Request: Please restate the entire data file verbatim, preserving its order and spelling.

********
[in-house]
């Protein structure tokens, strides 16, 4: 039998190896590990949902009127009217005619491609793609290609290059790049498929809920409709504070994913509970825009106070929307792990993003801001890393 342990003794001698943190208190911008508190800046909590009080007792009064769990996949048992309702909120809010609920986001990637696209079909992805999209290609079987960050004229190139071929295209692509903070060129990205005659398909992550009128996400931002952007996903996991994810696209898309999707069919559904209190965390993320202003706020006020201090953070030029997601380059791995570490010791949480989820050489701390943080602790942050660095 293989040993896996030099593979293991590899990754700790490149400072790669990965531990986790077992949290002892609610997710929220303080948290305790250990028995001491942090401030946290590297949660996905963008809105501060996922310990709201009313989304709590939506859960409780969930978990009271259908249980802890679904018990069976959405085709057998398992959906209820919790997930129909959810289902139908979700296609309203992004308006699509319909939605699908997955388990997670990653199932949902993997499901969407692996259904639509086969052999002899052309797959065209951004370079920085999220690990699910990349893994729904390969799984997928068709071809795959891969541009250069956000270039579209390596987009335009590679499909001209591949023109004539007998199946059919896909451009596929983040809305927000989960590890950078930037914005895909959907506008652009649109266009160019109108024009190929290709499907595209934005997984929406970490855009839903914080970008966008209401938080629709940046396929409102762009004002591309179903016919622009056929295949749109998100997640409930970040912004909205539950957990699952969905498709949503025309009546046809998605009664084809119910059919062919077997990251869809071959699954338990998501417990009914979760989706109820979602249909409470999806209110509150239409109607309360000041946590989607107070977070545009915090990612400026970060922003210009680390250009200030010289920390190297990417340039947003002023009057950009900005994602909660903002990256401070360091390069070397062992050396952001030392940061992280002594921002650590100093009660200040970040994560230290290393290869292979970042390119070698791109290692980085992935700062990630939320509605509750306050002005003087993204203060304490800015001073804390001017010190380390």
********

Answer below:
[in-house]
């Protein structure tokens, strides 16, 4: 039998190896590990949902009127009217005619491609793609290609290059790049498929809920409709504070994913509970825009106070929307792990993003801001890393 342990003794001698943190208190911008508190800046909590009080007792009064769990996949048992309702909120809010609920986001990637696209079909992805999209290609079987960050004229190139071929295209692509903070060129990205005659398909992550009128996400931002952007996903996991994810696209898309999707069919559904209190965390993320202003706020006020201090953070030029997601380059791995570490010791949480989820050489701390943080602790942050660095 293989040993896996030099593979293991590899990754700790490149400072790669990965531990986790077992949290002892609610997710929220303080948290305790250990028995001491942090401030946290590297949660996905963008809105501060996922310990709201009313989304709590939506859960409780969930978990009271259908249980802890679904018990069976959405085709057998398992959906209820919790997930129909959810289902139908979700296609309203992004308006699509319909939605699908997955388990997670990653199932949902993997499901969407692996259904639509086969052999002899052309797959065209951004370079920085999220690990699910990349893994729904390969799984997928068709071809795959891969541009250069956000270039579209390596987009335009590679499909001209591949023109004539007998199946059919896909451009596929983040809305927000989960590890950078930037914005895909959907506008652009649109266009160019109108024009190929290709499907595209934005997984929406970490855009839903914080970008966008209401938080629709940046396929409102762009004002591309179903016919622009056929295949749109998100997640409930970040912004909205539950957990699952969905498709949503025309009546046809998605009664084809119910059919062919077997990251869809071959699954338990998501417990009914979760989706109820979602249909409470999806209110509150239409109607309360000041946590989607107070977070545009915090990612400026970060922003210009680390250009200030010289920390190297990417340039947003002023009057950009900005994602909660903002990256401070360091390069070397062992050396952001030392940061992280002594921002650590100093009660200040970040994560230290290393290869292979970042390119070698791109290692980085992935700062990630939320509605509750306050002005003087993204203060304490800015001073804390001017010190380390």